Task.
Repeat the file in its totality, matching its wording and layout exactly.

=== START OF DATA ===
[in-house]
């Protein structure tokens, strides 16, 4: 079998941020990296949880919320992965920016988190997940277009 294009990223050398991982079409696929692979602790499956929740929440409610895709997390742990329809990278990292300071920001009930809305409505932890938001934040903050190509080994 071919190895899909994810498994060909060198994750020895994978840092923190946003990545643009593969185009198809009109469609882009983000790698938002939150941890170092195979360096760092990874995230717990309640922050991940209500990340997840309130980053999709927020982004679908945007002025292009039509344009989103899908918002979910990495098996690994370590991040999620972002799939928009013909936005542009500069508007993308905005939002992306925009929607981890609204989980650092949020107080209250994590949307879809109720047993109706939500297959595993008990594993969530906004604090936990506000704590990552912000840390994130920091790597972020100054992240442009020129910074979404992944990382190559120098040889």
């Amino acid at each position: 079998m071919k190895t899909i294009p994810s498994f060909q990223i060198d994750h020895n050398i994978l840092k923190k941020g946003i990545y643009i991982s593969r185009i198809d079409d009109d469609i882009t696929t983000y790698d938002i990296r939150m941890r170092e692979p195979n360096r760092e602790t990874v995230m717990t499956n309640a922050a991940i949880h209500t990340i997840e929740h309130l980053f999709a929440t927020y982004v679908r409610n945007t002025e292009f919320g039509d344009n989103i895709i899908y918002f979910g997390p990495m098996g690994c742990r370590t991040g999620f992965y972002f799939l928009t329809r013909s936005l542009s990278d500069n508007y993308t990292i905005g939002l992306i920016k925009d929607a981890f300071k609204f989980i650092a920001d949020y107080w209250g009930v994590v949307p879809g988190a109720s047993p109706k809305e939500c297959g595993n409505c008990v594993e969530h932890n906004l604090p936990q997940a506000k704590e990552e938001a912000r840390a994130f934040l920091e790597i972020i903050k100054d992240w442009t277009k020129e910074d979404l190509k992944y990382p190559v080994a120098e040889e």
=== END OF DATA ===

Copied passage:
[in-house]
């Protein structure tokens, strides 16, 4: 079998941020990296949880919320992965920016988190997940277009 294009990223050398991982079409696929692979602790499956929740929440409610895709997390742990329809990278990292300071920001009930809305409505932890938001934040903050190509080994 071919190895899909994810498994060909060198994750020895994978840092923190946003990545643009593969185009198809009109469609882009983000790698938002939150941890170092195979360096760092990874995230717990309640922050991940209500990340997840309130980053999709927020982004679908945007002025292009039509344009989103899908918002979910990495098996690994370590991040999620972002799939928009013909936005542009500069508007993308905005939002992306925009929607981890609204989980650092949020107080209250994590949307879809109720047993109706939500297959595993008990594993969530906004604090936990506000704590990552912000840390994130920091790597972020100054992240442009020129910074979404992944990382190559120098040889």
């Amino acid at each position: 079998m071919k190895t899909i294009p994810s498994f060909q990223i060198d994750h020895n050398i994978l840092k923190k941020g946003i990545y643009i991982s593969r185009i198809d079409d009109d469609i882009t696929t983000y790698d938002i990296r939150m941890r170092e692979p195979n360096r760092e602790t990874v995230m717990t499956n309640a922050a991940i949880h209500t990340i997840e929740h309130l980053f999709a929440t927020y982004v679908r409610n945007t002025e292009f919320g039509d344009n989103i895709i899908y918002f979910g997390p990495m098996g690994c742990r370590t991040g999620f992965y972002f799939l928009t329809r013909s936005l542009s990278d500069n508007y993308t990292i905005g939002l992306i920016k925009d929607a981890f300071k609204f989980i650092a920001d949020y107080w209250g009930v994590v949307p879809g988190a109720s047993p109706k809305e939500c297959g595993n409505c008990v594993e969530h932890n906004l604090p936990q997940a506000k704590e990552e938001a912000r840390a994130f934040l920091e790597i972020i903050k100054d992240w442009t277009k020129e910074d979404l190509k992944y990382p190559v080994a120098e040889e």